INTRODUCTION: The earliest descriptions of abdominoplasties date back to the early 20th century and have been unchanged over time. However, only within the last three decades have there been major advances and innovations in the technique, largely because of the rising popularity of bariatric surgery. In certain patients, we observed a higher incidence of complications, including seroma development. The objective is to evaluate and compare the incidence of seroma between two abdominoplasty techniques, conventional and inverted T, in post-bariatric patients.
METHODS: We retrospectively analyzed the records of 30 patients with a history of bariatric surgery and body mass index (BMI) less than 30 who underwent abdominoplasty by a single surgeon between February 2009 and March 2015. Of these, 15 patients were treated by the conventional technique (conventional group), while the other 15 patients were treated by the inverted T technique (Inverted T group). During the postoperative clinical follow-up, the occurrence of seroma and other complications was assessed.
RESULTS: Thirty female patients with a mean age of 36 years, mean weight of 70 kg and a mean BMI of 25 kg/m2, without significant differences between groups, were studied. The overall occurrence of seroma in the study was 23%. A statistically significant difference (p = 0.04) was observed between the conventional group, in which six patients (40%) developed seroma, compared to the anchor group, in which one patient (6.7%) developed seroma. Dehiscence was observed, with no significant difference in occurrence between the two groups.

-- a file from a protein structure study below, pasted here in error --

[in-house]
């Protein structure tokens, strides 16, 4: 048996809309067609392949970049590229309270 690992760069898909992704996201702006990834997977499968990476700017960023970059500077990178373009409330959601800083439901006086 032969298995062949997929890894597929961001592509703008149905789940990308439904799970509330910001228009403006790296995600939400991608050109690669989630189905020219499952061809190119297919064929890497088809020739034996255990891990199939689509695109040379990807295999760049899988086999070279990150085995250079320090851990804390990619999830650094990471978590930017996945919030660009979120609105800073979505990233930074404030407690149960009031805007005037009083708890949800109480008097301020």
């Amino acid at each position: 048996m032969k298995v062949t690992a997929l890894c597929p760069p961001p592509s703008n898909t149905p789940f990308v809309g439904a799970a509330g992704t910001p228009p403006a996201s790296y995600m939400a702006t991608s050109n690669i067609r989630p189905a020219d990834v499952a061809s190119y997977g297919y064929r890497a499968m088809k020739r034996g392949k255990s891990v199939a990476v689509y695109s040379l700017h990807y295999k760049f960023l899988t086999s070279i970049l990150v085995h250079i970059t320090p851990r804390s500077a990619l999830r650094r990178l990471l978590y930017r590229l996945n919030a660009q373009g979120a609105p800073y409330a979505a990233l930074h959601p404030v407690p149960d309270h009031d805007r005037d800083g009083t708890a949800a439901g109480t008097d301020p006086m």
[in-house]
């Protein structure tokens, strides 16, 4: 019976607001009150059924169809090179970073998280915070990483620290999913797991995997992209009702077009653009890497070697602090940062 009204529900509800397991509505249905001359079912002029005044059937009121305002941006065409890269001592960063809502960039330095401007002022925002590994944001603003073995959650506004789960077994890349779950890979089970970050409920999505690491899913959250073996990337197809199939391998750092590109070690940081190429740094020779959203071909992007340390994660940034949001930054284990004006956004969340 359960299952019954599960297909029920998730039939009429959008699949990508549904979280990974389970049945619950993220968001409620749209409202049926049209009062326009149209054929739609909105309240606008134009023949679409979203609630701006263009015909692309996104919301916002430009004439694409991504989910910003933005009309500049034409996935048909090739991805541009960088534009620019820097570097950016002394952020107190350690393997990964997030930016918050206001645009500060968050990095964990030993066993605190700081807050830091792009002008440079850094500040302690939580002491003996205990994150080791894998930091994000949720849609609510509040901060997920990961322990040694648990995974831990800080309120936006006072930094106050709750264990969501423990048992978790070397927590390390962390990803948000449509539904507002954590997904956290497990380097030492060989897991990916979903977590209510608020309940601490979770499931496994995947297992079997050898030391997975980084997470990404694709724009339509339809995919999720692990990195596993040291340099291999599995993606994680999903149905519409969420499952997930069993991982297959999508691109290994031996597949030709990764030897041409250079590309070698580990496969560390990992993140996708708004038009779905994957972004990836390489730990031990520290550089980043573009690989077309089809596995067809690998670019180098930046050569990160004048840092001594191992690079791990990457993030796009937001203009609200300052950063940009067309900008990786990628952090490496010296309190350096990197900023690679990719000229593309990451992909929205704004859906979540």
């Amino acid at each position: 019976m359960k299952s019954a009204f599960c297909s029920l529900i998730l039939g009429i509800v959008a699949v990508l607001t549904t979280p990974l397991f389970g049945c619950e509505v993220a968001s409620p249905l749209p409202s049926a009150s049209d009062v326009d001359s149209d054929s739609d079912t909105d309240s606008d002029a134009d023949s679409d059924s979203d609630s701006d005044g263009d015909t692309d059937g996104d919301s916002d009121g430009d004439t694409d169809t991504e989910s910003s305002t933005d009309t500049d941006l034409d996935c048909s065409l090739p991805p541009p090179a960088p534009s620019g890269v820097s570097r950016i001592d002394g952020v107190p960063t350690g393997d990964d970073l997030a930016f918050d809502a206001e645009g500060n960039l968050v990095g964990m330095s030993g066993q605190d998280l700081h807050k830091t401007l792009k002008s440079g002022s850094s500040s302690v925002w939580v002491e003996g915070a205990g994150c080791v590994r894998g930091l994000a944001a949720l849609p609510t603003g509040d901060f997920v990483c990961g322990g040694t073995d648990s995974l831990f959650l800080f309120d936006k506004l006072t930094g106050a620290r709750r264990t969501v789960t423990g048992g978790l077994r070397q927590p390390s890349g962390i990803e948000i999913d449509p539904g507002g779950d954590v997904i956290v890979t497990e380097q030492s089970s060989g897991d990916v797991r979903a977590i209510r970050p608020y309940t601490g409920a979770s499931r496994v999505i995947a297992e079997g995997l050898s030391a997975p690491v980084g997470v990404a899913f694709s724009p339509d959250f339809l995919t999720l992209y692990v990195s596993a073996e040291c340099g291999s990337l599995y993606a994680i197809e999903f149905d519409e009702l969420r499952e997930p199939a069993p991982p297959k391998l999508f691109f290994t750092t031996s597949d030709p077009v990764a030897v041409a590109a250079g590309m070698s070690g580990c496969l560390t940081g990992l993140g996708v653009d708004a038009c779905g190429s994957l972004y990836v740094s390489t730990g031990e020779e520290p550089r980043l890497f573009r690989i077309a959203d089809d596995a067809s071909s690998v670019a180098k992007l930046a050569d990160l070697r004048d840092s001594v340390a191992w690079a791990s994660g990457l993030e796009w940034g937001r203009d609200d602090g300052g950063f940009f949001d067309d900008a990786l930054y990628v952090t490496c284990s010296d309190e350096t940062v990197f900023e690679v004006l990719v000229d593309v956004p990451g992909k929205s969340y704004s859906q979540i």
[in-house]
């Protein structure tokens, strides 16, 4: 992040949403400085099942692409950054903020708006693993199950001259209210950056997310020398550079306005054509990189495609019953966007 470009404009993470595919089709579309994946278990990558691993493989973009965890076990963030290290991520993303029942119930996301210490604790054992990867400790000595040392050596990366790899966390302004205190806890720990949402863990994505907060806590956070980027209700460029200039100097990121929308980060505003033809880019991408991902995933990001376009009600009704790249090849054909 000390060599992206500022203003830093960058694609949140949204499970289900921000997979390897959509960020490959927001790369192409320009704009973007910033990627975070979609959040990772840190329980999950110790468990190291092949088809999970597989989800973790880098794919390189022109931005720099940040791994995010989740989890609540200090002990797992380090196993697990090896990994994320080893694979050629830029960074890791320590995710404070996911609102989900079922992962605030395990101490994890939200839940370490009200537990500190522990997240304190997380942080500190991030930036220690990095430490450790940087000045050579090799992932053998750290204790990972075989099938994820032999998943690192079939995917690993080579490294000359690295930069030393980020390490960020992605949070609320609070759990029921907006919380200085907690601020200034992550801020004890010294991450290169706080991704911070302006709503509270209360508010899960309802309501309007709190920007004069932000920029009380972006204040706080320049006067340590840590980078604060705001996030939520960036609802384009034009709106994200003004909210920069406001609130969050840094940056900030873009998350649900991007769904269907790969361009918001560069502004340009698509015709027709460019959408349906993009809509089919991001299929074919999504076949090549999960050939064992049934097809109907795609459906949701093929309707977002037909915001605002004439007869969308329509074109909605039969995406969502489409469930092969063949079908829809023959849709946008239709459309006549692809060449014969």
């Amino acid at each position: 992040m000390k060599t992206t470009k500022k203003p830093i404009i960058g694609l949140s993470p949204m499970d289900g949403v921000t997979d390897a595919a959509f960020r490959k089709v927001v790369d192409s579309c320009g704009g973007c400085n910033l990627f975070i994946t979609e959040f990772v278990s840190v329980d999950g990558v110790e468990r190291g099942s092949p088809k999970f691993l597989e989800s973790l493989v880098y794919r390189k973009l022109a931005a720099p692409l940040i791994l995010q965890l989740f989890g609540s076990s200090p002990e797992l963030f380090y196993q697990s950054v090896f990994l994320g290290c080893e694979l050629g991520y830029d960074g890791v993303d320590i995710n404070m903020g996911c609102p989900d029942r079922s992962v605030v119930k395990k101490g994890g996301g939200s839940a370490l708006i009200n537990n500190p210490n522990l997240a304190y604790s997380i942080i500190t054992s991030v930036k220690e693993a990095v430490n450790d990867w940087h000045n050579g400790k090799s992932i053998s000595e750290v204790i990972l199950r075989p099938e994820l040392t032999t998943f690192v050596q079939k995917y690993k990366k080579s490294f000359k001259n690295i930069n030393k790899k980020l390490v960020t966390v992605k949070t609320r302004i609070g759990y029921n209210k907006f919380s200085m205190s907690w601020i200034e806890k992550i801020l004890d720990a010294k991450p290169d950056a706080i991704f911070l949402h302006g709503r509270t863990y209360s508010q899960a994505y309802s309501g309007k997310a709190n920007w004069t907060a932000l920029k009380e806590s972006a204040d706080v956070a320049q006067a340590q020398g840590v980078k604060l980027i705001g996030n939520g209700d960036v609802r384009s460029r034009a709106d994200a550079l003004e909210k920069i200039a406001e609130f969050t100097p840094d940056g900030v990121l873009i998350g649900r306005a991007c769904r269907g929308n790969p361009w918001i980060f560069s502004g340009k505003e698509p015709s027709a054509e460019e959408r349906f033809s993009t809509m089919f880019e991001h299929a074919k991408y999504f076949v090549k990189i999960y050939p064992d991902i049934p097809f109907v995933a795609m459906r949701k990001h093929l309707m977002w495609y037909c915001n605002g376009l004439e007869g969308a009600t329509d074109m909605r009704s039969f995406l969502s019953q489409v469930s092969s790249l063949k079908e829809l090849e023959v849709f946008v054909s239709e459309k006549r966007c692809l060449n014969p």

CONCLUSION: The incidence of seroma was higher in patients who underwent conventional abdominoplasty compared to those who underwent inverted T abdominoplasty.
Keywords: Seroma; Abdominoplasty; Abdominoplasty/adverse effects; Bariatric surgery.